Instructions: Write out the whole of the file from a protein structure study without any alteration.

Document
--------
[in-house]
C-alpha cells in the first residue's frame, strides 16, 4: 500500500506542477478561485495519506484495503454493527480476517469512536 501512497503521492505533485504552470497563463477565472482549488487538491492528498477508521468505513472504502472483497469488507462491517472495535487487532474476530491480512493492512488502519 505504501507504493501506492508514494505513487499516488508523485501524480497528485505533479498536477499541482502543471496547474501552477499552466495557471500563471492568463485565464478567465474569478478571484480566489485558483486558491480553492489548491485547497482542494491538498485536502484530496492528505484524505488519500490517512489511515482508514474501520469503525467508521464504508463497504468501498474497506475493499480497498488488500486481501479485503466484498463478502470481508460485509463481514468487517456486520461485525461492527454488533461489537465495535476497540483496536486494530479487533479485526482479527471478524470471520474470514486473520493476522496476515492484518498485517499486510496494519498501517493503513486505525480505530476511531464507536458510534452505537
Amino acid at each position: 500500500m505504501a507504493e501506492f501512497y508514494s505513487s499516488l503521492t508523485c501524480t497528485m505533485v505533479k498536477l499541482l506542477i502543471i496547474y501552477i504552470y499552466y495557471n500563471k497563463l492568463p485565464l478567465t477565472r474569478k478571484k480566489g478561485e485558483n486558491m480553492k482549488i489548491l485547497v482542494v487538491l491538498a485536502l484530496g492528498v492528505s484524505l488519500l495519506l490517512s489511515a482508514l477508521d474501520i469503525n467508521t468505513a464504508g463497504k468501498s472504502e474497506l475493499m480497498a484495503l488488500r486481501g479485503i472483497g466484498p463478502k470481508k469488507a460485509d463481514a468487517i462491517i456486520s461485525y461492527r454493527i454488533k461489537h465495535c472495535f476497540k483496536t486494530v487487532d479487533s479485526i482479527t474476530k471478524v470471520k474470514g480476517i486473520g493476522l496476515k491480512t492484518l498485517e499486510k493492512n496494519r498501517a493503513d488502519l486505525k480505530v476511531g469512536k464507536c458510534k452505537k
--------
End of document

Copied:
[in-house]
C-alpha cells in the first residue's frame, strides 16, 4: 500500500506542477478561485495519506484495503454493527480476517469512536 501512497503521492505533485504552470497563463477565472482549488487538491492528498477508521468505513472504502472483497469488507462491517472495535487487532474476530491480512493492512488502519 505504501507504493501506492508514494505513487499516488508523485501524480497528485505533479498536477499541482502543471496547474501552477499552466495557471500563471492568463485565464478567465474569478478571484480566489485558483486558491480553492489548491485547497482542494491538498485536502484530496492528505484524505488519500490517512489511515482508514474501520469503525467508521464504508463497504468501498474497506475493499480497498488488500486481501479485503466484498463478502470481508460485509463481514468487517456486520461485525461492527454488533461489537465495535476497540483496536486494530479487533479485526482479527471478524470471520474470514486473520493476522496476515492484518498485517499486510496494519498501517493503513486505525480505530476511531464507536458510534452505537
Amino acid at each position: 500500500m505504501a507504493e501506492f501512497y508514494s505513487s499516488l503521492t508523485c501524480t497528485m505533485v505533479k498536477l499541482l506542477i502543471i496547474y501552477i504552470y499552466y495557471n500563471k497563463l492568463p485565464l478567465t477565472r474569478k478571484k480566489g478561485e485558483n486558491m480553492k482549488i489548491l485547497v482542494v487538491l491538498a485536502l484530496g492528498v492528505s484524505l488519500l495519506l490517512s489511515a482508514l477508521d474501520i469503525n467508521t468505513a464504508g463497504k468501498s472504502e474497506l475493499m480497498a484495503l488488500r486481501g479485503i472483497g466484498p463478502k470481508k469488507a460485509d463481514a468487517i462491517i456486520s461485525y461492527r454493527i454488533k461489537h465495535c472495535f476497540k483496536t486494530v487487532d479487533s479485526i482479527t474476530k471478524v470471520k474470514g480476517i486473520g493476522l496476515k491480512t492484518l498485517e499486510k493492512n496494519r498501517a493503513d488502519l486505525k480505530v476511531g469512536k464507536c458510534k452505537k